On Saturday I spent the day lazily at home. I did some cooking and watched half of the rugby from the windows in my flat. I’m by the Rugby Rec so I’ll have to go to a match this year for sure! Sunday wasn’t much different. I slept in and made pancakes for breakfast. I phoned Erin to see how her first week had gone and I attempted to review some Arabic and realized it was impossible. I’ve decided to take German this year instead, as lower intermediate Arabic is a bit far from my abilities right now… But hopefully I’ll be able to pick it up again in the future at some point! I have my timetable now and it looks pretty good, ngl. I have a few full days on campus but I have Wednesdays off which is fantastic! Looking forward to getting back to the routine!
Then rehearsals for In The Heights started. The first week was absolutely intense and I have barely had any free time out of rehearsals. We started with a little language workshop on Spanish which I actually found really interesting. I’ve never taught Spanish before and hadn’t realized how hard it is for English people to pronounce certain letters. Attempting to explain the position of the tongue is not as hard as it sounds either… But they are getting there! This whole week I’ve pretty much spent up on campus. Arriving the first time again after a whole year away was weird – it’s changed but not, both at the same time. I had to familiarize myself with the location of the buildings and rooms again, and how Lime Tree works now. Aside from that, rehearsals have been intense and tiring but a lot of fun. There are a lot of harmonies and hard songs, streetstyle and salsa, so I’ve been struggling to pick up some moves but nothing that practice won’t fix! Numbers are already coming together which is amazing! Everybody has been working their butts off.
On Tuesday evening we had the ITH Welcome Social. It was literally pouring down with rain so I was really tempted to stay at home, but I braced the cold and made it to Spoons without ending up too drenched. We hung out with a few BUST people for a bit and then went to Moles, which was pretty empty at the beginning, but it gradually filled up. It was a lot of fun, Moles is great for throwback tunes so they played many-a-hit. I lasted until around one and then quit and was in bed by half-ish, two. Needed to get that sleep to survive the rest of the week.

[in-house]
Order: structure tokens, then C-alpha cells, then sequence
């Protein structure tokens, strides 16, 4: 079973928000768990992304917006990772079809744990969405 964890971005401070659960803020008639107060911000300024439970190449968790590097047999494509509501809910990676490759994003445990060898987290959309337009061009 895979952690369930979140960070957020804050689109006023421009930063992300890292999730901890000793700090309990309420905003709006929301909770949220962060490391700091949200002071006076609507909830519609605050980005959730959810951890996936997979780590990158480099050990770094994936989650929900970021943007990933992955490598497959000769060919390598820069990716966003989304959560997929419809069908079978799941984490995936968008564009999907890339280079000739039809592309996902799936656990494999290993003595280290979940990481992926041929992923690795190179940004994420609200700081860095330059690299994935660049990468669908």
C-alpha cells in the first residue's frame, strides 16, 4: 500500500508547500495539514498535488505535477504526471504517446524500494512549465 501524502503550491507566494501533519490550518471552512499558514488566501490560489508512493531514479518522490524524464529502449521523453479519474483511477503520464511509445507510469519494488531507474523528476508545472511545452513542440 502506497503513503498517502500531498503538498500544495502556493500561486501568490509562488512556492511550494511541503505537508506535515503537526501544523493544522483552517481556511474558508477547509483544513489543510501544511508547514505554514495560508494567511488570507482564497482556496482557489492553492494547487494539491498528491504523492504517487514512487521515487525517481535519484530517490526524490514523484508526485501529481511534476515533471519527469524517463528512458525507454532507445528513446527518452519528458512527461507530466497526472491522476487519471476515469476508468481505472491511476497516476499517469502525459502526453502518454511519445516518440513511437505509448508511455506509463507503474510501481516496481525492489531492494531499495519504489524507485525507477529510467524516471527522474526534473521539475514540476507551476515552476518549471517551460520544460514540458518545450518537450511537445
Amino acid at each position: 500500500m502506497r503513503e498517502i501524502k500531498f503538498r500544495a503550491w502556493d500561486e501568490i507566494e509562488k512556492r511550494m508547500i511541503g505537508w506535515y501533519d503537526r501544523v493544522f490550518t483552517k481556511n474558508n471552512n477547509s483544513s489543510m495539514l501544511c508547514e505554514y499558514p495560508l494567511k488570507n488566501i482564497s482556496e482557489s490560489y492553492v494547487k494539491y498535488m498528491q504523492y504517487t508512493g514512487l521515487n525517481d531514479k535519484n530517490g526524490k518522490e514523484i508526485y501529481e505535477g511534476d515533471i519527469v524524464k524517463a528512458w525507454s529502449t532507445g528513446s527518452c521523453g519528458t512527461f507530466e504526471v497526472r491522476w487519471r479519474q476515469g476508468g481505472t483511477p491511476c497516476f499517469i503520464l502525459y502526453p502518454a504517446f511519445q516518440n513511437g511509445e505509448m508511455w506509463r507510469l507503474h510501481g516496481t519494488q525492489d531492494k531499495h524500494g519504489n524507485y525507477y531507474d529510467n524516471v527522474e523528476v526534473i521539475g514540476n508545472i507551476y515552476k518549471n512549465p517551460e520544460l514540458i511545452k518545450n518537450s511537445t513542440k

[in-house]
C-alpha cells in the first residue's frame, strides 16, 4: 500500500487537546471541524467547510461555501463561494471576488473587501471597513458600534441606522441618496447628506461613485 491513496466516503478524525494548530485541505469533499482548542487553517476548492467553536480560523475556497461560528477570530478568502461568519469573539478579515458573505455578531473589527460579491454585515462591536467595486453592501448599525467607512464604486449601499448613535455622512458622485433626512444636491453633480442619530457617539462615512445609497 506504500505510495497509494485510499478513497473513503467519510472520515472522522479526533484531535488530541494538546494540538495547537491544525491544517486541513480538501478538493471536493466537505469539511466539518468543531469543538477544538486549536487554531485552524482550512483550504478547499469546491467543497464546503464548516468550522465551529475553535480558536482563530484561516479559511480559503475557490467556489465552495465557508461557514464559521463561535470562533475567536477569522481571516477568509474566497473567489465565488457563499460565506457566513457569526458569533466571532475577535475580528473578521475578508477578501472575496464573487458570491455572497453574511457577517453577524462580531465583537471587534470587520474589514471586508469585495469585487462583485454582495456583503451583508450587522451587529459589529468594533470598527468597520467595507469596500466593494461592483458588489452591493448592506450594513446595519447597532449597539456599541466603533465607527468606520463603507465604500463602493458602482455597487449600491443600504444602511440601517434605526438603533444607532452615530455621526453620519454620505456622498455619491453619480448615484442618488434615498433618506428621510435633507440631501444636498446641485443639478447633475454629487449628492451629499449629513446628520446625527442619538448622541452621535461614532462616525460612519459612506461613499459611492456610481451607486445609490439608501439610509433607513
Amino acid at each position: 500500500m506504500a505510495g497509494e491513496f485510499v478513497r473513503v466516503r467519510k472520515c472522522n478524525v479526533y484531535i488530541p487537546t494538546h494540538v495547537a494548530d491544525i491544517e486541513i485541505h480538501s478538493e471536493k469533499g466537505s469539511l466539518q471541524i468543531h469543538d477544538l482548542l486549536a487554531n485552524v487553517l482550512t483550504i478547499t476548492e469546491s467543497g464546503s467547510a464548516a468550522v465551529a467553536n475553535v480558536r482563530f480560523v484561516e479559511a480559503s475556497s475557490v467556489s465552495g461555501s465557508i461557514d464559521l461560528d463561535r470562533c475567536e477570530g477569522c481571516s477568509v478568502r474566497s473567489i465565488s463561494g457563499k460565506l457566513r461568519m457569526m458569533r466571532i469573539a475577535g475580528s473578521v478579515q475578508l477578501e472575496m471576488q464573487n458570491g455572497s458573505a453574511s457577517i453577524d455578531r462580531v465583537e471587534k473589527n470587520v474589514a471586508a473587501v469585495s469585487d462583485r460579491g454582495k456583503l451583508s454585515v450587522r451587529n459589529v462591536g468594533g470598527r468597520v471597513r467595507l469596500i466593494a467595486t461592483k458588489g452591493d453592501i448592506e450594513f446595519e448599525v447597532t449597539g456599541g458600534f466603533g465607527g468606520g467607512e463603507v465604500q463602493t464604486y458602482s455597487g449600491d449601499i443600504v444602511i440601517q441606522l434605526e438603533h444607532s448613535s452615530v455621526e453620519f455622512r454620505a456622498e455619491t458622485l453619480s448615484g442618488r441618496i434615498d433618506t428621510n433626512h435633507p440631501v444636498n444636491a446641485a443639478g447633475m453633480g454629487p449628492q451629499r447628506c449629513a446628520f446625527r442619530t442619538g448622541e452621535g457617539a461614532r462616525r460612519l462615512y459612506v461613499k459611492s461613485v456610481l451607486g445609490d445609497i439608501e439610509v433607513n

Other highlights of the week were the free food at The Edge (we were given leftovers after a Uni event and even gave us boxes to take away #freefoodallday ) and the Open Day on Saturday. It was chaos to get up to campus and had to get a Wessex. There had been an accident so some roads were closed and the buses were delayed, but I made it to rehearsals. I spent the lunch break with Megan in 1W, where they were playing reggeatón and we chatted with other MLES about our year abroads; it was pretty cool.
On Sunday I had my day off so I slept in and cleaned (you know, the usual adult responsibilities). I spoke with Moni for a bit and it was great to catch up with her, hopefully we can organize a meet-up sometime this year. And then I did a bit of work and got ready for dinner with Megan and Connie. Bath was pretty empty and the sunset was really nice despite it being quite cold. We went to Aqua and I had some stuffed chicken with pasta that was pretty good – I’ve been spoilt in Italy, that’s for sure. It was nice to catch up and talk about the incoming year and our expectations – I can’t believe this is our last year at Bath! Where did time go?